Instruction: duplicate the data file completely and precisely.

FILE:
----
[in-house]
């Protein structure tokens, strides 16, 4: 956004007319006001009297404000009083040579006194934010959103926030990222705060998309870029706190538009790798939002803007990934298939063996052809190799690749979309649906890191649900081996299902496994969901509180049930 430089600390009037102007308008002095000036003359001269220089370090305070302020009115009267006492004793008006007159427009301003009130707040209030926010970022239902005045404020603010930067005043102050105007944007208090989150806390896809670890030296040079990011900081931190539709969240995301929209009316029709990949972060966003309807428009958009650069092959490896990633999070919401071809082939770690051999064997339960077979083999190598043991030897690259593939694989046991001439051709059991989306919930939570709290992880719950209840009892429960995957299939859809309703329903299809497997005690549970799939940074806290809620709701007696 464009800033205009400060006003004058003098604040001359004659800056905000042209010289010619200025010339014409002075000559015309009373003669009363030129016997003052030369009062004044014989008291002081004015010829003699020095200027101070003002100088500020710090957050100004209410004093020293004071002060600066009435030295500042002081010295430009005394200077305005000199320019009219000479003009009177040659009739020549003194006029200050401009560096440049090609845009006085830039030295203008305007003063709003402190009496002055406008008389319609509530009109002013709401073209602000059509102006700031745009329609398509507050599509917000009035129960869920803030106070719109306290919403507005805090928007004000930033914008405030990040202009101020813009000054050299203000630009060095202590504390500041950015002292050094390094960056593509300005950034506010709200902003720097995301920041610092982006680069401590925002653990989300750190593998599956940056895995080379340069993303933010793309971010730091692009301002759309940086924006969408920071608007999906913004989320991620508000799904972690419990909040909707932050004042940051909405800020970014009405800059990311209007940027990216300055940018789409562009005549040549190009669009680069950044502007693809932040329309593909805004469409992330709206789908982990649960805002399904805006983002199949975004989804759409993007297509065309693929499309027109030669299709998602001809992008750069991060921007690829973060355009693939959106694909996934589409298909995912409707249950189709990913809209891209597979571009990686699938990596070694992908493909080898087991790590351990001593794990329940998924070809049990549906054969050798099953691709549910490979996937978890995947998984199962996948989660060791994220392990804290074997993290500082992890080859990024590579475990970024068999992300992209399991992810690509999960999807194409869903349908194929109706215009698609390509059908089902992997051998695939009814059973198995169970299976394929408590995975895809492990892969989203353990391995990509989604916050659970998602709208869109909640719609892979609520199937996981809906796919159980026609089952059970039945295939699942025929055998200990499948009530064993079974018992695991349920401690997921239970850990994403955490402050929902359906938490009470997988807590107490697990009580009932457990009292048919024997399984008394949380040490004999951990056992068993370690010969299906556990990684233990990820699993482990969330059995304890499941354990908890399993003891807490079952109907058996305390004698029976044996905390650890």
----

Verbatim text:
[in-house]
């Protein structure tokens, strides 16, 4: 956004007319006001009297404000009083040579006194934010959103926030990222705060998309870029706190538009790798939002803007990934298939063996052809190799690749979309649906890191649900081996299902496994969901509180049930 430089600390009037102007308008002095000036003359001269220089370090305070302020009115009267006492004793008006007159427009301003009130707040209030926010970022239902005045404020603010930067005043102050105007944007208090989150806390896809670890030296040079990011900081931190539709969240995301929209009316029709990949972060966003309807428009958009650069092959490896990633999070919401071809082939770690051999064997339960077979083999190598043991030897690259593939694989046991001439051709059991989306919930939570709290992880719950209840009892429960995957299939859809309703329903299809497997005690549970799939940074806290809620709701007696 464009800033205009400060006003004058003098604040001359004659800056905000042209010289010619200025010339014409002075000559015309009373003669009363030129016997003052030369009062004044014989008291002081004015010829003699020095200027101070003002100088500020710090957050100004209410004093020293004071002060600066009435030295500042002081010295430009005394200077305005000199320019009219000479003009009177040659009739020549003194006029200050401009560096440049090609845009006085830039030295203008305007003063709003402190009496002055406008008389319609509530009109002013709401073209602000059509102006700031745009329609398509507050599509917000009035129960869920803030106070719109306290919403507005805090928007004000930033914008405030990040202009101020813009000054050299203000630009060095202590504390500041950015002292050094390094960056593509300005950034506010709200902003720097995301920041610092982006680069401590925002653990989300750190593998599956940056895995080379340069993303933010793309971010730091692009301002759309940086924006969408920071608007999906913004989320991620508000799904972690419990909040909707932050004042940051909405800020970014009405800059990311209007940027990216300055940018789409562009005549040549190009669009680069950044502007693809932040329309593909805004469409992330709206789908982990649960805002399904805006983002199949975004989804759409993007297509065309693929499309027109030669299709998602001809992008750069991060921007690829973060355009693939959106694909996934589409298909995912409707249950189709990913809209891209597979571009990686699938990596070694992908493909080898087991790590351990001593794990329940998924070809049990549906054969050798099953691709549910490979996937978890995947998984199962996948989660060791994220392990804290074997993290500082992890080859990024590579475990970024068999992300992209399991992810690509999960999807194409869903349908194929109706215009698609390509059908089902992997051998695939009814059973198995169970299976394929408590995975895809492990892969989203353990391995990509989604916050659970998602709208869109909640719609892979609520199937996981809906796919159980026609089952059970039945295939699942025929055998200990499948009530064993079974018992695991349920401690997921239970850990994403955490402050929902359906938490009470997988807590107490697990009580009932457990009292048919024997399984008394949380040490004999951990056992068993370690010969299906556990990684233990990820699993482990969330059995304890499941354990908890399993003891807490079952109907058996305390004698029976044996905390650890």